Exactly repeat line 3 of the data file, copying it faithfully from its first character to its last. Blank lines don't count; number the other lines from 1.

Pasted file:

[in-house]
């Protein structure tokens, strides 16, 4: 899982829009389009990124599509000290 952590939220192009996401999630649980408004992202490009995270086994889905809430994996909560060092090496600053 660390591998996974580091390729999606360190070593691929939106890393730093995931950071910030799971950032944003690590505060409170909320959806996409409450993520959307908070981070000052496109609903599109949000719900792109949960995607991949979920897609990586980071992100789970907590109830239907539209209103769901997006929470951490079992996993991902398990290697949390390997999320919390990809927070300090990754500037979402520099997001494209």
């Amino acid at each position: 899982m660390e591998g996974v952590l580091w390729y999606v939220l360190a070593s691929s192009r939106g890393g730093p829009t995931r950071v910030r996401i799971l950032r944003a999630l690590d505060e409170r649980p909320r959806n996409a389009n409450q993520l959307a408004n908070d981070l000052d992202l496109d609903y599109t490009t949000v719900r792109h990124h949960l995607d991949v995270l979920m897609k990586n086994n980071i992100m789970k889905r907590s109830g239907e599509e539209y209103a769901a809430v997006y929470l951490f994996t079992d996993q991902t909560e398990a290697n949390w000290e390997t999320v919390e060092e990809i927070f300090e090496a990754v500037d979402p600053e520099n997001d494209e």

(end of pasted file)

């Amino acid at each position: 899982m660390e591998g996974v952590l580091w390729y999606v939220l360190a070593s691929s192009r939106g890393g730093p829009t995931r950071v910030r996401i799971l950032r944003a999630l690590d505060e409170r649980p909320r959806n996409a389009n409450q993520l959307a408004n908070d981070l000052d992202l496109d609903y599109t490009t949000v719900r792109h990124h949960l995607d991949v995270l979920m897609k990586n086994n980071i992100m789970k889905r907590s109830g239907e599509e539209y209103a769901a809430v997006y929470l951490f994996t079992d996993q991902t909560e398990a290697n949390w000290e390997t999320v919390e060092e990809i927070f300090e090496a990754v500037d979402p600053e520099n997001d494209e």